American Symphony Orchestra Presents Two Anti-Fascist Operas Feb 20th

Luigi Dallapiccola Il prigioniero (The Prisoner) and Volo di notte (Night Flight, based on Saint-Exupéry’s novel) in Lincoln Center Concert on Feb 20

Leon Botstein conducts the American Symphony Orchestra in two operas by Luigi Dallapiccola (pictured), the outspoken anti-fascist Italian composer: Night Flight (Volo di notte) and The Prisoner (Il prigioniero) are being performed in concert on Friday, February 20 at 8 pm in Lincoln Center ’s Avery Fisher Hall. Leon Botstein chose these operas by the politically-engaged Dallapiccola (1904-75) as superb examples of “masterworks of conscience”. In his program note for the concert, Botstein writes, “It is not an exaggeration to assert that Luigi Dallapiccola was the greatest Italian composer of the 20th century,” and draws parallels between the evils of the composer’s day and our own:

“More than a quarter century after the death of Luigi Dallapiccola, especially in light of events of our own generation, a wider appreciation of the intensity and humanism of Dallapiccola’s modernism is timely. These two operas reveal the power of music to tell the truth. Modernism, surprisingly, has its human side that requires no concession to popularity or aestheticized familiarity. If Aaron Copland deserves to be honored as the most eloquent voice of the optimistic possibilities offered by freedom, Dallapiccola [Copland’s contemporary] is the 20th century’s most powerful voice on behalf of the struggle for freedom through an art of originality, provocation, resistance, and the candid revelation of anguish and fear.”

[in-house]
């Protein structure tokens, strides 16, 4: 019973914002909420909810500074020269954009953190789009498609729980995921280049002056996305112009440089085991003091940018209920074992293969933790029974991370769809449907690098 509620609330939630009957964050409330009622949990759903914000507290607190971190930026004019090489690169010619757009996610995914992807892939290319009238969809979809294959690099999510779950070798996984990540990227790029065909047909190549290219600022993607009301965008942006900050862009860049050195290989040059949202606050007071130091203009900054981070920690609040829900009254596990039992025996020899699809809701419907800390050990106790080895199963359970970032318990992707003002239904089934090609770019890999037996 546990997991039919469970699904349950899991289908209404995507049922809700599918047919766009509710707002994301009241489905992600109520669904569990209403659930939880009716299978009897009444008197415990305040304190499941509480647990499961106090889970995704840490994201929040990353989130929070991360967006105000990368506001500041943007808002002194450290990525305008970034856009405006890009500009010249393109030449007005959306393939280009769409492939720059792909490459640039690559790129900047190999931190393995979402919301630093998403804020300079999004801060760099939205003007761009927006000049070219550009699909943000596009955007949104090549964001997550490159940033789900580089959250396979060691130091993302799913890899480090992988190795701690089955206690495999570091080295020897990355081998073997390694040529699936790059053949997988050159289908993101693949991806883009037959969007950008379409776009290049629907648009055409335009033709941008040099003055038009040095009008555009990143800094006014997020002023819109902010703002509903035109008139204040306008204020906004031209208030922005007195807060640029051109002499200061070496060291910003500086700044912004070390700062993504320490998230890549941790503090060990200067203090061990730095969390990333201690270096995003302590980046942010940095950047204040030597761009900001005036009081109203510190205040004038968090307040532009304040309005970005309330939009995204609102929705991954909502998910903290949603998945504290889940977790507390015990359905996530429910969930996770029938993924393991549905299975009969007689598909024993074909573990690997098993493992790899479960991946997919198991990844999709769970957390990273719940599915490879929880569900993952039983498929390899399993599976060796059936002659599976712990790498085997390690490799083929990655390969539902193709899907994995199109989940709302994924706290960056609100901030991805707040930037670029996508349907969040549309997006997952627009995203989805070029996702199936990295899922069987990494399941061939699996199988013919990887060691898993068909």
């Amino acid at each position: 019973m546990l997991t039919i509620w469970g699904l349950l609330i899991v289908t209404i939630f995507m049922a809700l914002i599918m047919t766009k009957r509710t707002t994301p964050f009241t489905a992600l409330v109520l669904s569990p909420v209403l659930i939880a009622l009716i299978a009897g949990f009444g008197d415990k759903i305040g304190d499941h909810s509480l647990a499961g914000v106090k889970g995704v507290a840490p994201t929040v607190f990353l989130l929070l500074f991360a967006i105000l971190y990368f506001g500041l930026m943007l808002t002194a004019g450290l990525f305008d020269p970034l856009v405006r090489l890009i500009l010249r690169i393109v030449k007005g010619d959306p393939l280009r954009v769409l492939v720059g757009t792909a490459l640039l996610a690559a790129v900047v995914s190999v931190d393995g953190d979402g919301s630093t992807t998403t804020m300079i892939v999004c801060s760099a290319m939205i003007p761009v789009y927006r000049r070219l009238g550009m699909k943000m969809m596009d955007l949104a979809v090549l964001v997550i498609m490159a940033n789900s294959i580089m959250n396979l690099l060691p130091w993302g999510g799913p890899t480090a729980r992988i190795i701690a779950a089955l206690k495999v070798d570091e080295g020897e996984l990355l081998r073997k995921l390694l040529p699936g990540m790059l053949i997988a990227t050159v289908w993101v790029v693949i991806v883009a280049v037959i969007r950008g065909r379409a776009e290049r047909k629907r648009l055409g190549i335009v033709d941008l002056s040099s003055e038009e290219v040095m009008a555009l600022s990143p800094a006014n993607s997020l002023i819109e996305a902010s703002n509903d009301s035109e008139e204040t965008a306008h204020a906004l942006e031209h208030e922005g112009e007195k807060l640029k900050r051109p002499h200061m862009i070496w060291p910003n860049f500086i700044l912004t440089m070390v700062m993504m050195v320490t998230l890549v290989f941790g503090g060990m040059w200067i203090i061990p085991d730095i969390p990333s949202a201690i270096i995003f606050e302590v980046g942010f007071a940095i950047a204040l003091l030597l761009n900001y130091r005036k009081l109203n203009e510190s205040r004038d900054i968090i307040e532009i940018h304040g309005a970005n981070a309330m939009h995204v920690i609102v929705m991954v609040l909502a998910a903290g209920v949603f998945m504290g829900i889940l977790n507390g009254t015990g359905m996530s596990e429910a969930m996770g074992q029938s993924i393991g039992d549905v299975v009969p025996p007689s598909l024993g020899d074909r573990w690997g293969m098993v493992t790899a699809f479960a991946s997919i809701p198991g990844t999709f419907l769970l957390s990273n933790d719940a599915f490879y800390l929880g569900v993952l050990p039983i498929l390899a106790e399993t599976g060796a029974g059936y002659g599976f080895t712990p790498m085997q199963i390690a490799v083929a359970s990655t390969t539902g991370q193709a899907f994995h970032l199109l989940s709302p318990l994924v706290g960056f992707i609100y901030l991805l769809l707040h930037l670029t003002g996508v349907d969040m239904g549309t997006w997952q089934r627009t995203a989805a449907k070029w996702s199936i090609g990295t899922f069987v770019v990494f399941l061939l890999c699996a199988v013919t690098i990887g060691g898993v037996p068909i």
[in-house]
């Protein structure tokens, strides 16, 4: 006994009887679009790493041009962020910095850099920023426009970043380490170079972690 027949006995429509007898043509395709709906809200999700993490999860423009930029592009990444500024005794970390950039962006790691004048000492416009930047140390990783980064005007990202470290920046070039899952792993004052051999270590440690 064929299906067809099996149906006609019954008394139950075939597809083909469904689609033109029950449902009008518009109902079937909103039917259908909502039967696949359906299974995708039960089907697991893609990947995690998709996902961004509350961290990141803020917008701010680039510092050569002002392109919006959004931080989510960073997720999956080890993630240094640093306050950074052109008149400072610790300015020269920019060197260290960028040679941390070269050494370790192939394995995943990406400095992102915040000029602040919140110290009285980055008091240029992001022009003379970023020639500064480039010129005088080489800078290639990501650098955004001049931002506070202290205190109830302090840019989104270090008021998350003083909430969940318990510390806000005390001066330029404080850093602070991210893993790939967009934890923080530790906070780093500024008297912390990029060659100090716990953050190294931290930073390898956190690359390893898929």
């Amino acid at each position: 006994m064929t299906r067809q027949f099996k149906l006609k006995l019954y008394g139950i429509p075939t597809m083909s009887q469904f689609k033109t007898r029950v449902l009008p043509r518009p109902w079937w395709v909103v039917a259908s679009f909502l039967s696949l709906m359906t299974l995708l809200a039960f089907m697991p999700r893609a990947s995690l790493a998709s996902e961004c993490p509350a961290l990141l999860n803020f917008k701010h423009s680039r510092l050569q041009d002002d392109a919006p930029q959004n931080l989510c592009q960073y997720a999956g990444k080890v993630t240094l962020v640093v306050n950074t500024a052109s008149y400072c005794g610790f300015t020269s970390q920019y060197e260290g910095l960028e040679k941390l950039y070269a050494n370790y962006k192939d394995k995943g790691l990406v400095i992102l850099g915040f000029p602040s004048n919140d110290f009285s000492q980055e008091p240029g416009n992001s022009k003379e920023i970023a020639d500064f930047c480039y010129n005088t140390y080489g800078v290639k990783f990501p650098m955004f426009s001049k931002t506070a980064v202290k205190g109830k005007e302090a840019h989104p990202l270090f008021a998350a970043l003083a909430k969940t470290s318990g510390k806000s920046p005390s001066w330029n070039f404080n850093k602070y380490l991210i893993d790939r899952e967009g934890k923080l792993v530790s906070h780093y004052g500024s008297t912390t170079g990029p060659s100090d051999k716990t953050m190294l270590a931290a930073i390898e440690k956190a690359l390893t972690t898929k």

Among the composer’s most affecting works, Night Flight and The Prisoner make significant moral statements in differing styles. Dallapiccola completed Volo di notte (Night Flight) in 1939 in direct response to the rise of fascism, basing his own libretto on a novel by French author and dedicated pilot Antoine de Saint-Exupéry, author of The Little Prince. The Prisoner – Dallapiccola’s one-act opera first performed in 1949 – explores ideas of torture, deception, and hope in a world without justice, with ever-growing threats from conflict of political systems, atomic warfare, and increasing international commercialism.

Saint-Exupéry’s 1931 novel Vol de nuit was published with a preface by André Gide. The book – upon which Dallapiccola began composing his opera in 1937 – recounts the author’s experiences as an airmail pilot in Argentina . Paul Griffiths writes in his ASO program essay: